We've experienced painful National Park planners before, they are over-zealous, if well intentioned.
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Re: Log Store

Postby Cassie » Sun Sep 08, 2013 7:42 am

oldclaypaws wrote:While it might be a nuisance, presumably a wooden outbuilding within your garden is permissible within 'bounds of usual domestic activity', so as the wood is so close to the house, could you relocate the woodstore into your garden? It would be a pain to have to take it down and redo it, but less distance to carry the logs when you want to use them.

We've experienced painful National Park planners before, they are over-zealous, if well intentioned.


Yes that would get them off our backs but what a job it would be to do, and would use up a good part of our garden area, still keeping our options open and hoping to find a way of leaving it where it is, hopefully the planners will work with us but I wont hold my breath
Cassie
 
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Re: Log Store

Postby oldclaypaws » Sun Sep 08, 2013 9:38 am

It sounds like quite a big store for a relatively small wood, I'd be surprised if you could sustainably produce enough wood to keep the store full, unless you were storing it for a couple of years before use. (I find most logs, once chopped, will season by the following winter). So firstly, you might get away with a smaller store if using the wood quickly. While you may have a smallish garden, you do have the wood next to it, and I can't see anything you can do in a garden that you couldn't also do in a wood, so if you lost part of the garden by relocating the store, just spend more time in the wood (?). Alternative is ask the planners what would not constitute a building and adjust accordingly, or establish chances of getting planning permission and reluctantly accept the cost (£335?). For interest, what sort of trees do you have? Would love to have my house next to my wood, I'd never watch TV again !! -As it happens I'm fortunate to have found one 3 miles away, so I'm there at least once every day.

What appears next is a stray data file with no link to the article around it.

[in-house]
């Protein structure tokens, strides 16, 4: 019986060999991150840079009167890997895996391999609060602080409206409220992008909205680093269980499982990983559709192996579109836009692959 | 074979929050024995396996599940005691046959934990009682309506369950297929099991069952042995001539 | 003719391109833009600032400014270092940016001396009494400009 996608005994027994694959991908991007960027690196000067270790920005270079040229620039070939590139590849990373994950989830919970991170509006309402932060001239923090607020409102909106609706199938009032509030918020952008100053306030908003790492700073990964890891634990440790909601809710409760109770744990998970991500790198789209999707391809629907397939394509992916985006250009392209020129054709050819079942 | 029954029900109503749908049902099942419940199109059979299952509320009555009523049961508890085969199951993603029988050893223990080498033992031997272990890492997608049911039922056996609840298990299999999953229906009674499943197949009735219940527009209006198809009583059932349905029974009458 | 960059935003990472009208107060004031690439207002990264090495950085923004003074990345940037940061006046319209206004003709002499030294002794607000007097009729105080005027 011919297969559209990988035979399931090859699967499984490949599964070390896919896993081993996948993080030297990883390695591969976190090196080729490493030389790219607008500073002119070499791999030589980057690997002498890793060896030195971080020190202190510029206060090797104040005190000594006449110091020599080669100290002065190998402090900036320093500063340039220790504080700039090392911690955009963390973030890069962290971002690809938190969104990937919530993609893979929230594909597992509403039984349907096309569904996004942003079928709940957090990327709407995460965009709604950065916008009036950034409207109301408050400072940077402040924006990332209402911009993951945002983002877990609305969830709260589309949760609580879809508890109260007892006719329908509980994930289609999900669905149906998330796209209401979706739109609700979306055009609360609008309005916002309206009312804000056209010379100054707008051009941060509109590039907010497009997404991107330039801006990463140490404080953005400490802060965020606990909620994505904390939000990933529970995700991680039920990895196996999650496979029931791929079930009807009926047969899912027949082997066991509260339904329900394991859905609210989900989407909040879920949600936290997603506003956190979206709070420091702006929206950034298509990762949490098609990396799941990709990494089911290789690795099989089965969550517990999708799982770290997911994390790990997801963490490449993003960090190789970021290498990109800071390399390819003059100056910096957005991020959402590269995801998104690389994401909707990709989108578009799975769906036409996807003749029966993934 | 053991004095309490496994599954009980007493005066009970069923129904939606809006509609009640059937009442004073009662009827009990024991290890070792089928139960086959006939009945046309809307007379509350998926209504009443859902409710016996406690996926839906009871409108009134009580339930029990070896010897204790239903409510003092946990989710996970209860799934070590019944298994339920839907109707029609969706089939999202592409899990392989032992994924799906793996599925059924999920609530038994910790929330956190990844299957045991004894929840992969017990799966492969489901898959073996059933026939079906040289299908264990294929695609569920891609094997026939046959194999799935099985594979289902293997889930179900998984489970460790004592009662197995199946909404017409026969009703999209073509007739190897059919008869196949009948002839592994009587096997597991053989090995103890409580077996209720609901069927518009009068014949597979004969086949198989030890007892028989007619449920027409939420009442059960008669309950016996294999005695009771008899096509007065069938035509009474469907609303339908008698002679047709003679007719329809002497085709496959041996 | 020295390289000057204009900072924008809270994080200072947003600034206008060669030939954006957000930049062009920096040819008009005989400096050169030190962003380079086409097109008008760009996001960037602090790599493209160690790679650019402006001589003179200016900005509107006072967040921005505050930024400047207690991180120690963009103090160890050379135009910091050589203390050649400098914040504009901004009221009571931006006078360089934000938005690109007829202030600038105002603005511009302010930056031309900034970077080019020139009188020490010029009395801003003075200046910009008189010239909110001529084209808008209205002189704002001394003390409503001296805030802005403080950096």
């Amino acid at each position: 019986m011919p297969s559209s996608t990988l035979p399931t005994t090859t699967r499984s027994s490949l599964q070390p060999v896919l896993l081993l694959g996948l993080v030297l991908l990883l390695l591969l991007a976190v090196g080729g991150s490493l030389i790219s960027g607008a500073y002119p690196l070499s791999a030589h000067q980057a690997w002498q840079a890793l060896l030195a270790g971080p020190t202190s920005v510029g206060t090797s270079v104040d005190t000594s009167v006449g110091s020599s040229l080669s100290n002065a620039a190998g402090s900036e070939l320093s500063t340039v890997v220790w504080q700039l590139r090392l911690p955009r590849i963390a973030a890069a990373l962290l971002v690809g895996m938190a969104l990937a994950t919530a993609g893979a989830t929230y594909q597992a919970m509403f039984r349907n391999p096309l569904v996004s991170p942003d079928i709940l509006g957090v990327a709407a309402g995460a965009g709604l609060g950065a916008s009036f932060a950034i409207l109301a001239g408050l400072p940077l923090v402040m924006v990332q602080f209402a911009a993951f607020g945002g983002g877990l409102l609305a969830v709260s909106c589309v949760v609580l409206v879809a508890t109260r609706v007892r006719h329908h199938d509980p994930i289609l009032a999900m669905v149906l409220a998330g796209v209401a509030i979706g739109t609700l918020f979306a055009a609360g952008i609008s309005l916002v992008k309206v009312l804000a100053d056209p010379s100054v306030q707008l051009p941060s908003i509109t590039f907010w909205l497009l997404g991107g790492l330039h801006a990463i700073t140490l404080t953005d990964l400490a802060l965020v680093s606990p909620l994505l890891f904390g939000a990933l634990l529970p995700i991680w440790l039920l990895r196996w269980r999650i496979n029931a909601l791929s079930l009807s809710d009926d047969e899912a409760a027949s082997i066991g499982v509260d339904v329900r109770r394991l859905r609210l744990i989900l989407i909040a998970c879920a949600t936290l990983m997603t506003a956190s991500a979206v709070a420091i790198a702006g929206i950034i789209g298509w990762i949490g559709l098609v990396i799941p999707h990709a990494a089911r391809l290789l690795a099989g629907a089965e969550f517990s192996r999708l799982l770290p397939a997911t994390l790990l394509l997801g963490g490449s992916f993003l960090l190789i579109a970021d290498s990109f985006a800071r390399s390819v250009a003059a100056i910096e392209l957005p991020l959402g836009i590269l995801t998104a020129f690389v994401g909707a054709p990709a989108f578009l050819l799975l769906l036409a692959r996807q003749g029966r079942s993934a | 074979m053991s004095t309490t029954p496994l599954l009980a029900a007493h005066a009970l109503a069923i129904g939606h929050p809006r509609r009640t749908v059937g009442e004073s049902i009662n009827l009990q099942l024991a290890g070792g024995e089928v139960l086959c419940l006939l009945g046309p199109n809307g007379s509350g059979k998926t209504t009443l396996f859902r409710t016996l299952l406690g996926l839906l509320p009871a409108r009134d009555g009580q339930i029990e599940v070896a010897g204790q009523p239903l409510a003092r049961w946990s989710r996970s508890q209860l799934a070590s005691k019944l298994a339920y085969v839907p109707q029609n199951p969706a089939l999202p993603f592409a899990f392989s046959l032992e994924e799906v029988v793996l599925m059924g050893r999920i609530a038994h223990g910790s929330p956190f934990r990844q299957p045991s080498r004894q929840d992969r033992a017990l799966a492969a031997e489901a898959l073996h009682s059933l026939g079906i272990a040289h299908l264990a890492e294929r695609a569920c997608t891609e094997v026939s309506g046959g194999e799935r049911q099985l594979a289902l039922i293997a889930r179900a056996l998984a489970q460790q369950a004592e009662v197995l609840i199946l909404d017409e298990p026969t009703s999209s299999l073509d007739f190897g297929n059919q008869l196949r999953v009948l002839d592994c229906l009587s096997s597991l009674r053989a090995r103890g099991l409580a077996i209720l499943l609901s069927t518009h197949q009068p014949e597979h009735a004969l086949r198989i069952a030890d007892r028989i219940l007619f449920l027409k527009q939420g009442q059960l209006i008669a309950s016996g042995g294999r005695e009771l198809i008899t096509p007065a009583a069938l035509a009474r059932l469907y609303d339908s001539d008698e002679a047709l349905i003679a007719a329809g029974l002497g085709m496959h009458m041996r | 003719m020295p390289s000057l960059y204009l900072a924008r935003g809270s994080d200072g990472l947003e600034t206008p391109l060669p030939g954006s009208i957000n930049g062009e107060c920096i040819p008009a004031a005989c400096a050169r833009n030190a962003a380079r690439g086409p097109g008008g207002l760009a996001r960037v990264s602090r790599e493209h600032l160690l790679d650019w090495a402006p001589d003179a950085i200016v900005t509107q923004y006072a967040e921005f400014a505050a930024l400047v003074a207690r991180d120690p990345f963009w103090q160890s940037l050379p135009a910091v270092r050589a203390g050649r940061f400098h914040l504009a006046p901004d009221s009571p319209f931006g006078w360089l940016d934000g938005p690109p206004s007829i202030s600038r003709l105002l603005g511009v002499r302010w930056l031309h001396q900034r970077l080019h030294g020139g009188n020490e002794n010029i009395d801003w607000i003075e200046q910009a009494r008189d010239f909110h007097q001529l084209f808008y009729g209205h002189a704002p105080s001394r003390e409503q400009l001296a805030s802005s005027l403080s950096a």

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Re: Log Store

Postby Cassie » Tue Sep 24, 2013 11:12 am

Hello again
Could anyone give a definitive answer to our dilemma?
The local planners have come back to us regarding our log store, stating that because the logs are used for our domestic fuel it is not a necessary structure for forestry to take place, therefore they would not class it as permitted development under the Town & Country GPDO 1995 schedule 2 part 7, and would therefore require FULL planning permission, which seems to be totally over the top for a log store.
The planners have surmised that it is for our own domestic fuel being that it is a small scale operation.
Forestry commission guidelines state we are legally allowed to sell 8 cubic metres per year.
We also feel that the log store is necessary to facilitate drying the logs to make them a marketable and usable end product.
We were of the opinion that there wasn't a need to show whether it be for domestic use or to be sold.
One final point is that the log store is also used to store our log splitter, small tractor & trailer and ancillaries to facilitate our woodland management.
Positive feedback would be appreciated
Thank you
Cassie
 
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Re: Log Store

Postby Dexter's Shed » Tue Sep 24, 2013 12:00 pm

can you not set up an area for producing charcoal (old oil drum type) and maybe ask a few local garages/shops if they would be interested (next year) in buying local charcoal, Im just trying to think of ways to prove its not for domestic use, whether you actually sell to shops etc is neither here nor there